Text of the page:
The Maritime History of the Great Lakes
Lake Sailors the Best
Oneida Evening Union (Oneida, NY), 8 Jun 1898

Full Text
Lake Sailors the Best

A Sioux City man who has during a good share of his life a been a sailor, in speaking the other evening of the Naval Reserve in case of war, said:

"The sailors of our Great Lakes are the best sailors in the world. I have sailed with salt water sailors and with fresh water sailors, ad know the characteristics of both. You can tell a salt water sailor if he is sailing on the lakes just by watching him work. He is always the last man on deck when the crew is called and the last man on the yard when it becomes necessary to take in sail

"The reason for this is that the lake sailor learns from the start to be more watchful. On the lakes he is hardly ever out of sight of land, and so he always has a lee shore. There are no trade winds or pronounced currents to help him along, but, on the other hand there are numerous islands and a multitude of boats to be avoided. A sailor may cross the Atlantic without danger of running into an island, and he may hardly see more than two or three ships during the entire voyage, but on the lakes it is just the other way.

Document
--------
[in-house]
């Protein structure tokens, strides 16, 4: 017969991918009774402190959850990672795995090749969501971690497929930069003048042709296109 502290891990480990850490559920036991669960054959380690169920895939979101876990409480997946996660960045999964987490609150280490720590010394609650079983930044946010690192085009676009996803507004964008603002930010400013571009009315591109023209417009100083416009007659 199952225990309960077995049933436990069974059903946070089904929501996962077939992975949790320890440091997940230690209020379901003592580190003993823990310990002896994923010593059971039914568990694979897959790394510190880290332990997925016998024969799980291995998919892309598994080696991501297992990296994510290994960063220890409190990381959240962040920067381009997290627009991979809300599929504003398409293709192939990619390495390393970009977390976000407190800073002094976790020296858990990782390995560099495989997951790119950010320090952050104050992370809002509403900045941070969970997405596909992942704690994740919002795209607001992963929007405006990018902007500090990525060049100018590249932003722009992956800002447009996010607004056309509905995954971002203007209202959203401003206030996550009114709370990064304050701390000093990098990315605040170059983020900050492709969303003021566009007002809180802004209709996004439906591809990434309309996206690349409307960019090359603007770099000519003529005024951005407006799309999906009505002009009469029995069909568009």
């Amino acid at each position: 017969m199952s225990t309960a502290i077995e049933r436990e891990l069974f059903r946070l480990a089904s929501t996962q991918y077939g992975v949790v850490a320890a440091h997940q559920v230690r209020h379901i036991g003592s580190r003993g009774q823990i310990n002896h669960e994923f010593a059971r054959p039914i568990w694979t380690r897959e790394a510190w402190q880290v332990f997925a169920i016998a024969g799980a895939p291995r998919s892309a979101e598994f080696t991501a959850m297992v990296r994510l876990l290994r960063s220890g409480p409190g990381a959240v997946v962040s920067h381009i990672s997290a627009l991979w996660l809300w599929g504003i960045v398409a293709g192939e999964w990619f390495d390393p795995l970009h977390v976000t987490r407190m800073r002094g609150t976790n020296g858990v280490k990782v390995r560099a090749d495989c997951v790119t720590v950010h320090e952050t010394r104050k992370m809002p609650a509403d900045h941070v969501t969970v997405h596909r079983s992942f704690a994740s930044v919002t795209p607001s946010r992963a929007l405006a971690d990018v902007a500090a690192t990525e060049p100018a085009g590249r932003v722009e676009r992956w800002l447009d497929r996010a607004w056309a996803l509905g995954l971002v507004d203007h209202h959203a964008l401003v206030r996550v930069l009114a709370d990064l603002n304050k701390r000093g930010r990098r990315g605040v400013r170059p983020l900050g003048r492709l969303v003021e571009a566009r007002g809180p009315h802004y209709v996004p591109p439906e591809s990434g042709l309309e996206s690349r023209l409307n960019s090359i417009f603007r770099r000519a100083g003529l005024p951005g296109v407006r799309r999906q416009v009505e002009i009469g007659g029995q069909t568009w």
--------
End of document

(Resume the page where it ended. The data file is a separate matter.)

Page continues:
"The lake sailor, therefore, becomes more alert, watchful and cheerful. He is the best sailor in the world, and anybody who knows anything about the subject acknowledges it." - Sioux City Herald.

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Date of Publication:
8 Jun 1898
Richard Palmer
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Geographic Coverage:
  • Iowa, United States
    Latitude: 42.49999 Longitude: -96.40031
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Maritime History of the Great Lakes
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Lake Sailors the Best